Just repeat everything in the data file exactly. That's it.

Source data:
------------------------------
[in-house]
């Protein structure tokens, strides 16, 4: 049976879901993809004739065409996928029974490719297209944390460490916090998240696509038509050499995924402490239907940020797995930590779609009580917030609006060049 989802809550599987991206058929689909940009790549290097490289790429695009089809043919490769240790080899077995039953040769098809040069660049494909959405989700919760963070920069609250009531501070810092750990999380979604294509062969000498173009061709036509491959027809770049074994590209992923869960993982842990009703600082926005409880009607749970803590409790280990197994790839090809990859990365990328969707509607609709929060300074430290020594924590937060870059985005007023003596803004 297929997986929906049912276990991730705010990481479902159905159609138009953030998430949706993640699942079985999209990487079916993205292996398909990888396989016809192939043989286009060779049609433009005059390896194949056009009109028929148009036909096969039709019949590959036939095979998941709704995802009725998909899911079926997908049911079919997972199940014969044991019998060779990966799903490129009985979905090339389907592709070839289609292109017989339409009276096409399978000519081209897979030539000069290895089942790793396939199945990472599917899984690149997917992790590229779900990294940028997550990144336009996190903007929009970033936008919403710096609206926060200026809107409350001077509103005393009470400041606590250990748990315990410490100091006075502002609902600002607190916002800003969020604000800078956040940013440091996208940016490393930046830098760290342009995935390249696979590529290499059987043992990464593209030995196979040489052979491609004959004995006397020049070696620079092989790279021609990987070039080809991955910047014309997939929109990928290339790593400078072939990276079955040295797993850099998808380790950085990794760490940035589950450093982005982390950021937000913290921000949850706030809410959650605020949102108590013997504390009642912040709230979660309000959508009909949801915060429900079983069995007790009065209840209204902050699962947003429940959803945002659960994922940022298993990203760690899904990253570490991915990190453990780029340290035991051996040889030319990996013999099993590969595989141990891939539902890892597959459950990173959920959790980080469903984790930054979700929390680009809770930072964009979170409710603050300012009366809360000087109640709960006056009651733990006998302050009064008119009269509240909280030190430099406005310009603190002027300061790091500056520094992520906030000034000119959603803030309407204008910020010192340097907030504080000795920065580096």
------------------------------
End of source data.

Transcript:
[in-house]
């Protein structure tokens, strides 16, 4: 049976879901993809004739065409996928029974490719297209944390460490916090998240696509038509050499995924402490239907940020797995930590779609009580917030609006060049 989802809550599987991206058929689909940009790549290097490289790429695009089809043919490769240790080899077995039953040769098809040069660049494909959405989700919760963070920069609250009531501070810092750990999380979604294509062969000498173009061709036509491959027809770049074994590209992923869960993982842990009703600082926005409880009607749970803590409790280990197994790839090809990859990365990328969707509607609709929060300074430290020594924590937060870059985005007023003596803004 297929997986929906049912276990991730705010990481479902159905159609138009953030998430949706993640699942079985999209990487079916993205292996398909990888396989016809192939043989286009060779049609433009005059390896194949056009009109028929148009036909096969039709019949590959036939095979998941709704995802009725998909899911079926997908049911079919997972199940014969044991019998060779990966799903490129009985979905090339389907592709070839289609292109017989339409009276096409399978000519081209897979030539000069290895089942790793396939199945990472599917899984690149997917992790590229779900990294940028997550990144336009996190903007929009970033936008919403710096609206926060200026809107409350001077509103005393009470400041606590250990748990315990410490100091006075502002609902600002607190916002800003969020604000800078956040940013440091996208940016490393930046830098760290342009995935390249696979590529290499059987043992990464593209030995196979040489052979491609004959004995006397020049070696620079092989790279021609990987070039080809991955910047014309997939929109990928290339790593400078072939990276079955040295797993850099998808380790950085990794760490940035589950450093982005982390950021937000913290921000949850706030809410959650605020949102108590013997504390009642912040709230979660309000959508009909949801915060429900079983069995007790009065209840209204902050699962947003429940959803945002659960994922940022298993990203760690899904990253570490991915990190453990780029340290035991051996040889030319990996013999099993590969595989141990891939539902890892597959459950990173959920959790980080469903984790930054979700929390680009809770930072964009979170409710603050300012009366809360000087109640709960006056009651733990006998302050009064008119009269509240909280030190430099406005310009603190002027300061790091500056520094992520906030000034000119959603803030309407204008910020010192340097907030504080000795920065580096």